The first step toward decluttering papers is tackling the ones in your home already. Gather up your paper clutter and start sorting! 

To declutter papers, your goal is to organize everything into three distinct piles.


The first pile is for the meaningful or necessary papers that shouldn’t be discarded.

Not sure what documents you need to keep? Check with a trusted certified public accountant for guidance on what you need to save and for how long.

Get clear on why you’re keeping what you’re keeping. One of the reasons people get overwhelmed with paper clutter is because they feel like they have to keep everything – even if there isn’t a solid reason to.


The second pile is for everything that can be tossed straight into the recycling bin. Old magazines, flyers from the grocery store, junk mail, meaningless receipts, and more should find their way into this pile.

Make sure to remove any important or identifiable information before tossing it into the recycle bin.


The third pile is for all the paper clutter that needs to be shredded. There’s a good chance your paper clutter includes documents with your personal information on them.

It’s smart to securely destroy anything private, or any documents containing details that could be used for identity theft. If you’re shredding papers yourself, look for a crosscut shredder for added security.

declutter papers

2. Use files – physical and digital – to organize your paper clutter.

Old-fashioned filing cabinets or folders can be great tools to organize paper clutter. Depending on how much paper you need to keep, and what your space limitations are, look into what storage solution will work best in your home.

And don’t just shove your papers into whatever solution you’ve identified. You need to create a system that’s going to work for you so that you can locate your papers easily.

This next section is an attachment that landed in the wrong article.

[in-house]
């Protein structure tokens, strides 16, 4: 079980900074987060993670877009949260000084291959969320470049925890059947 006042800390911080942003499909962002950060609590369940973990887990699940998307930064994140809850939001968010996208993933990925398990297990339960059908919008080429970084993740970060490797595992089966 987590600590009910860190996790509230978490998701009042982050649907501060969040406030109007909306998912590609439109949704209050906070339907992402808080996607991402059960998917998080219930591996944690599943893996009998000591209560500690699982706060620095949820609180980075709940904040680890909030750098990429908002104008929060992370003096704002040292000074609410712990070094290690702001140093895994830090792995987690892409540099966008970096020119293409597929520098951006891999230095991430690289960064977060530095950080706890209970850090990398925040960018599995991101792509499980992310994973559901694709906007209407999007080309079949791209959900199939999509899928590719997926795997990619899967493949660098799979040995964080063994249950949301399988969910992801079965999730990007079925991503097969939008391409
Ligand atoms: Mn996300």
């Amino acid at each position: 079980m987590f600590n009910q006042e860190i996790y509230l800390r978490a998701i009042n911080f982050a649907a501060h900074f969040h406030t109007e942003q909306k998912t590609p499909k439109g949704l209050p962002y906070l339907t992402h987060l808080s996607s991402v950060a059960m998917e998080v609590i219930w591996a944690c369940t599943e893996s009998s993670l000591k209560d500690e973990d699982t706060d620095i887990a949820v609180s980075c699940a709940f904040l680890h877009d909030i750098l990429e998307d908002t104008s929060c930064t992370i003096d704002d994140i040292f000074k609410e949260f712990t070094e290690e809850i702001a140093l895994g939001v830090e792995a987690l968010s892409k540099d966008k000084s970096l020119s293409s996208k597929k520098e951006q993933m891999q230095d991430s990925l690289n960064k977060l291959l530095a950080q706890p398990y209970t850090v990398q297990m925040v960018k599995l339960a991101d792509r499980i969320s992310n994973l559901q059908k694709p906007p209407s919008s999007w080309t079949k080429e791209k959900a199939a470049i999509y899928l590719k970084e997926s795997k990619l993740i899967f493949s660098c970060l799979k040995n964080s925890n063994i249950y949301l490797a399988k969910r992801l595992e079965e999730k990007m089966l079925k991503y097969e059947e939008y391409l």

Does it make sense to sort your documents chronologically? Label folders by month or year to contain relevant items. Is it better to sort by type? Next, separate like items by folder and clearly identify what is where to make accessing them simple. 

You should also think about whether it makes sense to store those papers physically – or if you should convert them to digital documents.

If you have a scanner, you can copy and upload documents into digital files and folders using a platform like Google Drive or Evernote.

No scanner? No problem. If you’re using a newer smartphone, try to take a photo of your document using your camera app. Some are equipped with a ‘scan’ feature that will cut out the tabletop, counter, or other backgrounds that your document was photographed against.

3. Go digital to cut back on paper clutter.

Thirty years ago, your physical mailbox was your lifeline to the rest of the world. Everything from bills to birthday wishes came through the postal service.

You couldn’t jump online and check your bank account balance. Back then you had to balance your checkbook and reconcile it against your monthly statements.

Fortunately, a lot has changed since then.

Almost every bill and notification you receive in the mail can be sent via email instead. Your cable bill, internet, utilities, bank statements, and more can be requested in electronic format only.

Many companies even offer employees the option to receive their tax forms online only. Check each provider’s website or have a quick conversation with a customer service rep to understand your options. Then, choose the ones that leave you with the least mail in your mailbox to simplify the paperwork in your home.

declutter papers

4. Designate a space for all incoming mail and paper clutter.

It’s going to be hard to eliminate all paper clutter. But if you can take care of 80% of the paper clutter coming your way, you can make the 20% you’re still dealing with easy to manage by setting up a designated spot for them.

It can be as simple as putting a small bin on the table in your entryway, or on the kitchen counter. Wherever you put it, make it clear to yourself and your household – this is the only place paper clutter can go.

Keep those countertops and other flat surfaces clear by creating new habits so that papers stay in their designated space.